Algorithms within Tebis speed preparation and programming, even for large components and complex geometries. Simultaneous calculation processes help accelerate NC programming, and the software’s multiple setup and tool match functions can save time on the shop floor.
All the Fast Eddy body parts were programmed with Tebis, says Aria Programmer David Cardenas, created with the fastest turnaround time of any similar parts that Aria had done.
Hawkins is confident that the same sort of efficiency will characterize the next stage of the project if Aria moves to full build, which depends on interest shown in the car. Pricing for Fast Eddy is predicted to be in the range of $600,000 to $650,000, depending on hardware specifications and the total number built. Hawkins reports that Aria could produce as many as 100 of the cars, although the earliest the first could appear would be 18 months to two years.
At the very least, the concept is a promotional tool for Aria as it engages automakers, boutique builders, and restoration groups like Singer.
“It shows that we can design as a company; it’s a reminder of our quality; and shows that we can do the design, engineering, and build, even in limited production,” Hawkins says. That’s a significant benefit for a company whose work is 60% automotive.
This represents quite a journey for Aria which, as Cain notes, started out as a design consultancy, adding, “Increasingly, though, customers wanted help in bringing their designs to life. So, we got into prototyping and then into limited production.”
Today, the company has six 5-axis machining centers and other production equipment at its 60,000ft2 facility in Irvine, along with 100 employees. In addition to automotive, the company also does some aerospace and entertainment industry work.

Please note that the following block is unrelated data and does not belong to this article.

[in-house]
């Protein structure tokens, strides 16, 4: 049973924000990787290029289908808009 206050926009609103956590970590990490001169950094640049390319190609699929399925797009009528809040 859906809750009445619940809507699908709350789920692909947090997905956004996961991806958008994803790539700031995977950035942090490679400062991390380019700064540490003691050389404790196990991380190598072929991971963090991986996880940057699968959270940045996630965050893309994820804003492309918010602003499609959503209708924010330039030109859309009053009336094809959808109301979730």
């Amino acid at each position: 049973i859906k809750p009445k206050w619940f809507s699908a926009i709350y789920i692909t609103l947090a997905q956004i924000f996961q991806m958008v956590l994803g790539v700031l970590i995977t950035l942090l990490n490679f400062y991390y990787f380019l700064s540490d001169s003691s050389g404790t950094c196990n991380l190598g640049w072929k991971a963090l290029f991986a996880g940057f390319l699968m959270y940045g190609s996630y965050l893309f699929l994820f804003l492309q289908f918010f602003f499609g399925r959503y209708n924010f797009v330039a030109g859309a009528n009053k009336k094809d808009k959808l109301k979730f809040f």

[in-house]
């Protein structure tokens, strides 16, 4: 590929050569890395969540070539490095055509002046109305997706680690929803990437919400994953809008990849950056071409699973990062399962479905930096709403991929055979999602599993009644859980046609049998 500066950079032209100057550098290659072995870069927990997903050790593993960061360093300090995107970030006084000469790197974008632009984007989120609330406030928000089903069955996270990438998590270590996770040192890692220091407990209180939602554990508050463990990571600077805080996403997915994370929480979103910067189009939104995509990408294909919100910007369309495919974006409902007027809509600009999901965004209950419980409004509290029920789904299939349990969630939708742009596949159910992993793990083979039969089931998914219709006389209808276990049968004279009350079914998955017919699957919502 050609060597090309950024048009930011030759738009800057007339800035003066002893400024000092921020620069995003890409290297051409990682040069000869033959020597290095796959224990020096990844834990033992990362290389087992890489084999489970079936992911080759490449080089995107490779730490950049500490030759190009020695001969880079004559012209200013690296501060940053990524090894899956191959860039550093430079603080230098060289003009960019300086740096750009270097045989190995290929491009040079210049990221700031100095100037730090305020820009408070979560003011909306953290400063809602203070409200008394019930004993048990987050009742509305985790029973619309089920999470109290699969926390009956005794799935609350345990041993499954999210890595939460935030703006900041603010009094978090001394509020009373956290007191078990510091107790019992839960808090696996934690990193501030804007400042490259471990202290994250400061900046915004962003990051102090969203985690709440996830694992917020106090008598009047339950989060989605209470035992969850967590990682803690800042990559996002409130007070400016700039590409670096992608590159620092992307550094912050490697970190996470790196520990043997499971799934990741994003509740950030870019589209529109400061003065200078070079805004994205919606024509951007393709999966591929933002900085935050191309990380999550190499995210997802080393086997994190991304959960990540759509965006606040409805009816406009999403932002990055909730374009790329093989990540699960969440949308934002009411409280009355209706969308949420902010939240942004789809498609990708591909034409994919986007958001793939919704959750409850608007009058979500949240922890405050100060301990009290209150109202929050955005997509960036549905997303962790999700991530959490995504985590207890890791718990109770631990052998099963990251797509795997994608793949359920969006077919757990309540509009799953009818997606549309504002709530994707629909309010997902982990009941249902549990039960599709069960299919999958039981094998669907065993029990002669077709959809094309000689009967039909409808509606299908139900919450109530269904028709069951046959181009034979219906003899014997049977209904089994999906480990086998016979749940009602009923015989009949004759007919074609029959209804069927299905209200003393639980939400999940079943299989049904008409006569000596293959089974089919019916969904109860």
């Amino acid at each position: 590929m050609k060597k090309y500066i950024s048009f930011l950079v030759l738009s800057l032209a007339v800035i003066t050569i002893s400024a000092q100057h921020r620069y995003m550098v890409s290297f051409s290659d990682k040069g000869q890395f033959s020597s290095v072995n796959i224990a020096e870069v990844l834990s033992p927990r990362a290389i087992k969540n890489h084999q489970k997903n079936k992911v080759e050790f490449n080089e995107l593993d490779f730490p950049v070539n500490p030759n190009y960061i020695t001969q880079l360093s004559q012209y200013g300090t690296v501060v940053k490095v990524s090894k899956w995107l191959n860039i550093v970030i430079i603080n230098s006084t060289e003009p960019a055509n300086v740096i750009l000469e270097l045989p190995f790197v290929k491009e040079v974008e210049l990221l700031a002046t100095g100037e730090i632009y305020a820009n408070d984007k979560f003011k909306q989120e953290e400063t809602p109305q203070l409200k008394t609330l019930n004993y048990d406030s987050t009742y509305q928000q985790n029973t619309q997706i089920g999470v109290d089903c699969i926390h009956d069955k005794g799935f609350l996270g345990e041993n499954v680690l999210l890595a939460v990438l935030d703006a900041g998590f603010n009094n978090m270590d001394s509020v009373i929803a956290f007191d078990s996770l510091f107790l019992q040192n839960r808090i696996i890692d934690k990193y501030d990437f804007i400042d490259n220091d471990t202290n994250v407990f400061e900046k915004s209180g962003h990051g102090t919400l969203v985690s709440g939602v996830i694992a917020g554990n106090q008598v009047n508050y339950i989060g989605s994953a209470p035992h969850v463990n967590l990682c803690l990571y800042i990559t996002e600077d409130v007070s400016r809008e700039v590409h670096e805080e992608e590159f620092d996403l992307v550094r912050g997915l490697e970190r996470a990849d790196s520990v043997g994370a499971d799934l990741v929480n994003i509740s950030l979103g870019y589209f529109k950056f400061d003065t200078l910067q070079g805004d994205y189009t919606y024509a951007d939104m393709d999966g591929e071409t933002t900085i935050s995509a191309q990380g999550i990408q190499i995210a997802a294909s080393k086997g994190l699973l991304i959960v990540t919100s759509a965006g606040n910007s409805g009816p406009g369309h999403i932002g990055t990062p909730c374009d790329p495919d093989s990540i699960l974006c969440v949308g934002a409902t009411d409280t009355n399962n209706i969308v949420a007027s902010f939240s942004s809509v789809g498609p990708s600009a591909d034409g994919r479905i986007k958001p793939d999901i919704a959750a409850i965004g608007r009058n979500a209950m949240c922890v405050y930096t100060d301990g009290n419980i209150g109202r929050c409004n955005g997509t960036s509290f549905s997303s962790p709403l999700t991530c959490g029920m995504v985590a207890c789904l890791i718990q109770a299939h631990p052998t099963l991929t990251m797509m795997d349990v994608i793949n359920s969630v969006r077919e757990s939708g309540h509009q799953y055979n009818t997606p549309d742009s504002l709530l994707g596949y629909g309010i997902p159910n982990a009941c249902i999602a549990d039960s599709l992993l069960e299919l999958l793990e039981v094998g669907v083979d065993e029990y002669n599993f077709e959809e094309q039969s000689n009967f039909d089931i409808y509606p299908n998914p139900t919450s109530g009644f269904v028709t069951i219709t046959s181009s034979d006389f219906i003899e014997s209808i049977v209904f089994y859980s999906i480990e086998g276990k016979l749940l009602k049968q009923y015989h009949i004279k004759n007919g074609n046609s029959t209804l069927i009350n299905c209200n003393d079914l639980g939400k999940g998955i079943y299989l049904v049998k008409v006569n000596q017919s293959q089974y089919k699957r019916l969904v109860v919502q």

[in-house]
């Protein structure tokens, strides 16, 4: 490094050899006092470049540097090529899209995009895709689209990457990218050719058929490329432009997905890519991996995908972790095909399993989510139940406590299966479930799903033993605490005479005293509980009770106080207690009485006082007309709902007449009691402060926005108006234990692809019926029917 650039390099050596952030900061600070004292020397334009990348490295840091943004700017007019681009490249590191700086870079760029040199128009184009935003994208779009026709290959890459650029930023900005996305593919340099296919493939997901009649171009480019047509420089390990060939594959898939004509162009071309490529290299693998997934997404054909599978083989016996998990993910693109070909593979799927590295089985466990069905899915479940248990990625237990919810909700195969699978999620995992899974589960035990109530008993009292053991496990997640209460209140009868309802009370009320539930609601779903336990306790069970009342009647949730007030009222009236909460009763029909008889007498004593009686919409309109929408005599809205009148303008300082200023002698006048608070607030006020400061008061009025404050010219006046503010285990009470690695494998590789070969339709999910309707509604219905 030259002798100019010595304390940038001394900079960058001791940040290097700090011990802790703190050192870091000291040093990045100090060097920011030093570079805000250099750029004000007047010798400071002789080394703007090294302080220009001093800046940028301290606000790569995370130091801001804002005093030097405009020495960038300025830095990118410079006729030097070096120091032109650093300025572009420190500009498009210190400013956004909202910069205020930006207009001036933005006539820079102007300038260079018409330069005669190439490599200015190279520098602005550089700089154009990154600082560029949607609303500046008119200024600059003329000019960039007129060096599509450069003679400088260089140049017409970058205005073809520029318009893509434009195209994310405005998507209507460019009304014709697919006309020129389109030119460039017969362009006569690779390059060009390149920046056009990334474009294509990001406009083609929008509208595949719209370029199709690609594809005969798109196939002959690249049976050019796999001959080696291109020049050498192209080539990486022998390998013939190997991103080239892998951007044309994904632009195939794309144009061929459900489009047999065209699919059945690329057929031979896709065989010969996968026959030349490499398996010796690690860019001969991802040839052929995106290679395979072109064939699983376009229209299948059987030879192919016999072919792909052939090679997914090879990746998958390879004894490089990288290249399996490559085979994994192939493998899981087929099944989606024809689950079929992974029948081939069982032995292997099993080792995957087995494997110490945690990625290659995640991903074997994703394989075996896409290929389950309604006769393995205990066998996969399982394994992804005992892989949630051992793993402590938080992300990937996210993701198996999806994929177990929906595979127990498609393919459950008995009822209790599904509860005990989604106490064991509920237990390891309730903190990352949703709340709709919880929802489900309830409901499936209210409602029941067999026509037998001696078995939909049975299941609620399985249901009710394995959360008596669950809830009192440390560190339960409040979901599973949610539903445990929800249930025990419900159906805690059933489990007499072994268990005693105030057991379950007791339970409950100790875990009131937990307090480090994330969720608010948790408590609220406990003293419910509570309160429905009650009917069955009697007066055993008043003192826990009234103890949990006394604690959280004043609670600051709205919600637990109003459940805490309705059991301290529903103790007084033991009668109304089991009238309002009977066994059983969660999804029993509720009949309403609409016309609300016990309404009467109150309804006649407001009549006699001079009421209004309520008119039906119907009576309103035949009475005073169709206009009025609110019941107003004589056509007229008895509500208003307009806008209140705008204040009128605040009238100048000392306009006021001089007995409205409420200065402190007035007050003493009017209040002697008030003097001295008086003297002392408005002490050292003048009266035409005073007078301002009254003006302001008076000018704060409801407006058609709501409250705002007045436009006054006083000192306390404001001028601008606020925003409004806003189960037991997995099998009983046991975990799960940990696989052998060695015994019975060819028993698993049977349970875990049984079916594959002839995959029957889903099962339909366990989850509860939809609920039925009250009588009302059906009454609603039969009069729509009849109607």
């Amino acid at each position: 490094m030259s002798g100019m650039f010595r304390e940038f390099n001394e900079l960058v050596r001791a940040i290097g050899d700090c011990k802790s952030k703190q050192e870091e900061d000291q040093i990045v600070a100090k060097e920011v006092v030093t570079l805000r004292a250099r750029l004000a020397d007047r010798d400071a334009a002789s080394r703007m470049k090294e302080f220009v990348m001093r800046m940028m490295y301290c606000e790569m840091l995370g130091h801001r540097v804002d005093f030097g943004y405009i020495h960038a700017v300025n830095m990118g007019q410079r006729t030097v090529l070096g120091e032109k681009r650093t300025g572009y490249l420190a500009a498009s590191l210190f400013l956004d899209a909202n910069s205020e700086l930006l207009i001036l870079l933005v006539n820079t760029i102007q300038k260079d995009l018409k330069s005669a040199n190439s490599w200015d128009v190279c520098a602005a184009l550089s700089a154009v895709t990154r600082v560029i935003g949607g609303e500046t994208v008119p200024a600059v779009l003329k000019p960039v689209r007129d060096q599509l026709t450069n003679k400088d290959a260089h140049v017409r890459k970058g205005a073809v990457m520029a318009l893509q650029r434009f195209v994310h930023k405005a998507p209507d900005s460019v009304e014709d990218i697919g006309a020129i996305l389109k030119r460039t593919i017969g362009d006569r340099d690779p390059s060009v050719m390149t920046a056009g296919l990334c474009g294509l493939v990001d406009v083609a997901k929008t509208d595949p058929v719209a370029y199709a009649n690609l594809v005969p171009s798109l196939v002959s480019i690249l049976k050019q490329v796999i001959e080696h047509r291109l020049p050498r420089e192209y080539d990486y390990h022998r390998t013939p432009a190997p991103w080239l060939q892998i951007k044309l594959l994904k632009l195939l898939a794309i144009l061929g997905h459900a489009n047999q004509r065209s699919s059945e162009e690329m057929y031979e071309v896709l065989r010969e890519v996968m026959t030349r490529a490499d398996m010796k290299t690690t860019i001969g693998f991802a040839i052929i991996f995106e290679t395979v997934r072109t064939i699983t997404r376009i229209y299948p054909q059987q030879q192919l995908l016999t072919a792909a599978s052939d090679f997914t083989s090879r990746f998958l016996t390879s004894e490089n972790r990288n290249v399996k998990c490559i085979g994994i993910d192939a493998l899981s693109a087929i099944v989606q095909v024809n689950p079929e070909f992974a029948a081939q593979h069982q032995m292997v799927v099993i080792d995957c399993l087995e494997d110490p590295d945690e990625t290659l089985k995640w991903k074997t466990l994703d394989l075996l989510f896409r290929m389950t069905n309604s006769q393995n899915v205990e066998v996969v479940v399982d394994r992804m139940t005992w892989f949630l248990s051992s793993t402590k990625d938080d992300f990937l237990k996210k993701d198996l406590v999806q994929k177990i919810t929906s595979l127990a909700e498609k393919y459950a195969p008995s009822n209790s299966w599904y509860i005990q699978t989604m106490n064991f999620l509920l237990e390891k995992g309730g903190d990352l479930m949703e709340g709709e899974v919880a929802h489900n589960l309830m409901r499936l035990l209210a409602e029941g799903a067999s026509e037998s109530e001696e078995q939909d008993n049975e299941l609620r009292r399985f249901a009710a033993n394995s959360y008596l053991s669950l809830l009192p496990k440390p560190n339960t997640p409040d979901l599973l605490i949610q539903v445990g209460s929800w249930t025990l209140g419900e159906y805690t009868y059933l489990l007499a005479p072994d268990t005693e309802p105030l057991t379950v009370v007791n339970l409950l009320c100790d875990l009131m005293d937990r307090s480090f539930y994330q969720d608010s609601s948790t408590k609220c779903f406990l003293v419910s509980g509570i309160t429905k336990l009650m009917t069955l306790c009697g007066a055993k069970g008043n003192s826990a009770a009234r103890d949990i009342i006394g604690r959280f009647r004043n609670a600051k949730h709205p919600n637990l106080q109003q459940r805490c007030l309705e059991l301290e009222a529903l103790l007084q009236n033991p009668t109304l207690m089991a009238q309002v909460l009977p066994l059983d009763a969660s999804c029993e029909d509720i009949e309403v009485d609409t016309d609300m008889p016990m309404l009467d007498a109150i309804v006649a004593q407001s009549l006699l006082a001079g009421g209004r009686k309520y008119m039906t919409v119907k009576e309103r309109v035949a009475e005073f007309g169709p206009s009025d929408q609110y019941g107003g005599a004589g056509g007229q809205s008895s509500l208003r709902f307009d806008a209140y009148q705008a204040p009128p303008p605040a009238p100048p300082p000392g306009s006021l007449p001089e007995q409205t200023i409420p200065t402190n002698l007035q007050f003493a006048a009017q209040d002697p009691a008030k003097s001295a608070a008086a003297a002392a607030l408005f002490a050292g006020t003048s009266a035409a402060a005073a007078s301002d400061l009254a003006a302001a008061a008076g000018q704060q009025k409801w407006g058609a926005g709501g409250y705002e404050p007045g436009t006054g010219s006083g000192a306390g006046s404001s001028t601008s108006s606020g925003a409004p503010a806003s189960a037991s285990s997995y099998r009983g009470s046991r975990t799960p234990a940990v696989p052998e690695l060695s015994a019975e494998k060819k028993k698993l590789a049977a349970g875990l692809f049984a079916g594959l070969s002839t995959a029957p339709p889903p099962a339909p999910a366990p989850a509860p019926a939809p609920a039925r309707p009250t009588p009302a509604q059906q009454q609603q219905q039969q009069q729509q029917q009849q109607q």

Programming for the 5-axis machining centers, as well as other equipment at the plant, is done in Traverse City, Michigan, where Cain and his programmers are based.
“With the distance between Traverse City and California, it’s vital that we thoroughly and realistically check our programs before we release them – even more vital than is typically the case,” Cain says
Among the things Aria focuses on are safety and accuracy, both of which are heightened by Tebis simulation.
Cain explains, “We run their DMM3 premium package, with full 5-axis simulation capability.”
Tebis simulation allows users to replicate complete machining sequences in the identical virtual machine environment, even when using multiple NC machines. It lets users run virtual feasibility tests for their production department and provides support for job-cost planning – vital for small- to medium-sized shops. It also increases process safety through visualization, collision avoidance, testing, and production optimization.
“Safety of the workpiece, the machine, and of course of the operator, are vital to us, and that’s another area where our Tebis simulation with its collision avoidance capabilities really shines,” Cain states.
Tebis simulation and safety functions are designed to enable unattended machining/lights-out machining and reduce time and expense. They help prevent tool damage and expensive post-collision repairs to the machines, reduce setup and run times, and cut downtime and documentation time. Aria fully integrates Tebis CAD/CAM, simulation, and safety functions to link its CAD/CAM/NC process chain.
“We continue to do our CAD work in CATIA,” Cain says. “But it’s all pretty seamless because Tebis has an excellent interface with CATIA. On the CAM side, Tebis is a single-source solution, from programming and verification of the data, through posting of the data. Before, we had to use one company for programming and another one for posting. “
Cain says three of Aria’s floating Tebis seats “are programming seats, and one is a viewing seat that we can bring down to the shop floor for our operators. Our people have used it in the toolroom to help them decide which mill to post to a job.”
Aria personnel attended training at Tebis and onsite at their Irvine facility.
“The training was excellent,” Cain reports. “And when we had training onsite we were able to customize it. Tebis has a pretty short learning curve. Our guys became proficient very quickly – in a matter of a few months, they went from not knowing Tebis at all to becoming very proficient programmers.”